Myers with the Chicago White Sox
August 17, 1980 |
|July 24, 2002, for the Philadelphia Phillies|
|Last MLB appearance|
|April 19, 2013, for the Cleveland Indians|
|Earned run average||4.25|
|Career highlights and awards|
Brett Allen Myers (born August 17, 1980) is an American former professional baseball pitcher. He played in Major League Baseball (MLB) for the Philadelphia Phillies, Houston Astros, Chicago White Sox, and Cleveland Indians. Born and raised in Jacksonville, Florida, Myers began his baseball career at the high school level. From there he progressed to the professional ranks and made his debut in 2002 for the Phillies. He pitched with the Phillies from 2002–2009, mostly as a starter, but did also close for a time. He was a World Series champion in 2008 with the Phillies over the Tampa Bay Rays. After the Phillies, he went on to the Houston Astros and the Chicago White Sox. On New Year's Day 2013, Myers signed with the Cleveland Indians.
- 1 High school career
- 2 Major league career
- 3 References
- 4 External links
High school career
Myers was born and raised in Jacksonville, Florida. As a senior at Englewood High School, he posted an 8–2 record and an 0.80 ERA in 78.0 innings pitched. He was an amateur boxer when he was a teenager.
Major league career
2002–2003: Early career
Myers made his major league debut in the summer of 2002, starting on July 24 against the Chicago Cubs at Wrigley Field. He finished his rookie season 4–5 with an earned run average of 4.25, pitching 72 innings. Myers also pitched the 2003 season with the Phillies, posting 14 wins in 32 starts. He threw his first career shutout in June 2003 against the Boston Red Sox.
Expectations for Myers were high entering the 2004 season; however, these were tempered somewhat by his 11–11 record. He pitched his second career shutout in May and recorded a five-game losing streak from June 22 to July 23, receiving minimal run support from the Phillies offense. 2004 was Myers' strongest year on offense, posting a .196 batting average and tying for the team lead in sacrifice hits with Randy Wolf.
The 2005 season was a strong one for Myers, as he posted 13 wins and a career-low ERA of 3.72. He struck out 208 batters in 215⅓ innings and threw two complete games over the course of the season.
Building on his performance from 2005, Myers was the Phillies' staff ace in 2006, leading the team in wins, ERA, starts, innings pitched, strikeouts and winning percentage. He became the first visiting pitcher to win a 1–0 game at Coors Field in Colorado, beginning a streak of ten consecutive games where he pitched at least six innings.
On June 23, Myers was arrested and charged with assault after witnesses saw him punching his wife Kim on a downtown Boston street after an argument. The Phillies received criticism from some media members and women's organizations for not benching Myers. Myers took a short leave of absence from the team. During a pre-trial hearing on October 5, 2006, Kim Myers indicated that she did not want her husband prosecuted, and despite the prosecutor's insistence of filing charges, the case was dismissed.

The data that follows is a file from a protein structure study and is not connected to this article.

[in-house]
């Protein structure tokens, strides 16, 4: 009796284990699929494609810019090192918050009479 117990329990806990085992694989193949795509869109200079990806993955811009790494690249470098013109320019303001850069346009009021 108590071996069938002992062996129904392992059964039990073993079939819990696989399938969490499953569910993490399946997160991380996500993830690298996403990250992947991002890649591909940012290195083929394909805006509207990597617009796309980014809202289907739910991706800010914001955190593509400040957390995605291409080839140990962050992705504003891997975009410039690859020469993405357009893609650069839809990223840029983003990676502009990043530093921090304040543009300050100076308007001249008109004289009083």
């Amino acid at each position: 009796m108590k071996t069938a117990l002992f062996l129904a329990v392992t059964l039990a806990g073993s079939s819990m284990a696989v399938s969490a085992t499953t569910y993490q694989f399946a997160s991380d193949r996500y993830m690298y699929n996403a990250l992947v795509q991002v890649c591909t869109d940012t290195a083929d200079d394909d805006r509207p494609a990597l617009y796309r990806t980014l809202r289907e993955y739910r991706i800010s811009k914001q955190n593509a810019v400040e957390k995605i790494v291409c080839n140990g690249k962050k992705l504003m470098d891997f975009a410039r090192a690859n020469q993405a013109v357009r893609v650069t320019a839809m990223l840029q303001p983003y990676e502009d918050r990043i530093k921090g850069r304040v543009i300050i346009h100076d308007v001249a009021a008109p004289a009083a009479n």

2007: Finding a new role
On February 1, 2007, the Phillies announced they had agreed to a three-year, $25.75 million contract extension with Myers. He was also slated to start Opening Day for the Phillies. However, because of general ineffectiveness and injuries to other pitchers, Myers was moved to the bullpen on April 18, after only three starts. When then-closer Tom Gordon was sent to the disabled list because of rotator cuff inflammation on May 2, Myers took over in the closer role for the team. Following Gordon's return from the DL, Myers remained in the closer role due to his effectiveness in the position.
On May 25, 2007, Myers went on the disabled list for the first time in his career with a strained right shoulder. However, he returned in July to finish the year with 21 saves, remaining as the Philadelphia closer for the rest of the season. As the Opening Day starter and then the closer, Myers threw the first and last pitches of the 2007 season, and was on the mound as the Phillies clinched their first playoff spot in 14 years. He proved to be a successful reliever, going 5–5 with a 2.87 ERA in 48 relief appearances.
On August 25, 2007, Myers was involved in an altercation with The Philadelphia Inquirer beat writer Sam Carchidi after Myers gave up two home runs against the San Diego Padres. Comments made by both the player and the reporter sent Myers into a profanity-laced verbal tirade with Carchidi in which Myers called him a "retard" and threatened to knock him out, while other members of the Phillies and Philadelphia media tried to separate the two.
In the off-season, the Phillies had announced that Myers would return to the rotation in 2008, since they had traded for all-star closer Brad Lidge. Though Myers expressed a desire to remain in the bullpen, he was willing to fulfill whatever role the team required.
"I liked having the chance to pitch every day or every other day as opposed to every fifth day", said Myers. "I'll do whatever the team needs. I've started my whole career so I'm ready to get back to it."
During spring training 2008, Myers spearheaded an elaborate prank on Kyle Kendrick involving a fake trade to Japan. The prank was notably successful, with manager Charlie Manuel, then-assistant general manager Rubén Amaro, Jr., the Phillies clubhouse, Kendrick's agent, and the press corps all in on the joke. Kendrick was completely fooled until Myers jumped in from behind, shouting "You know what I say? You just got punk'd!"
2008: Struggles arise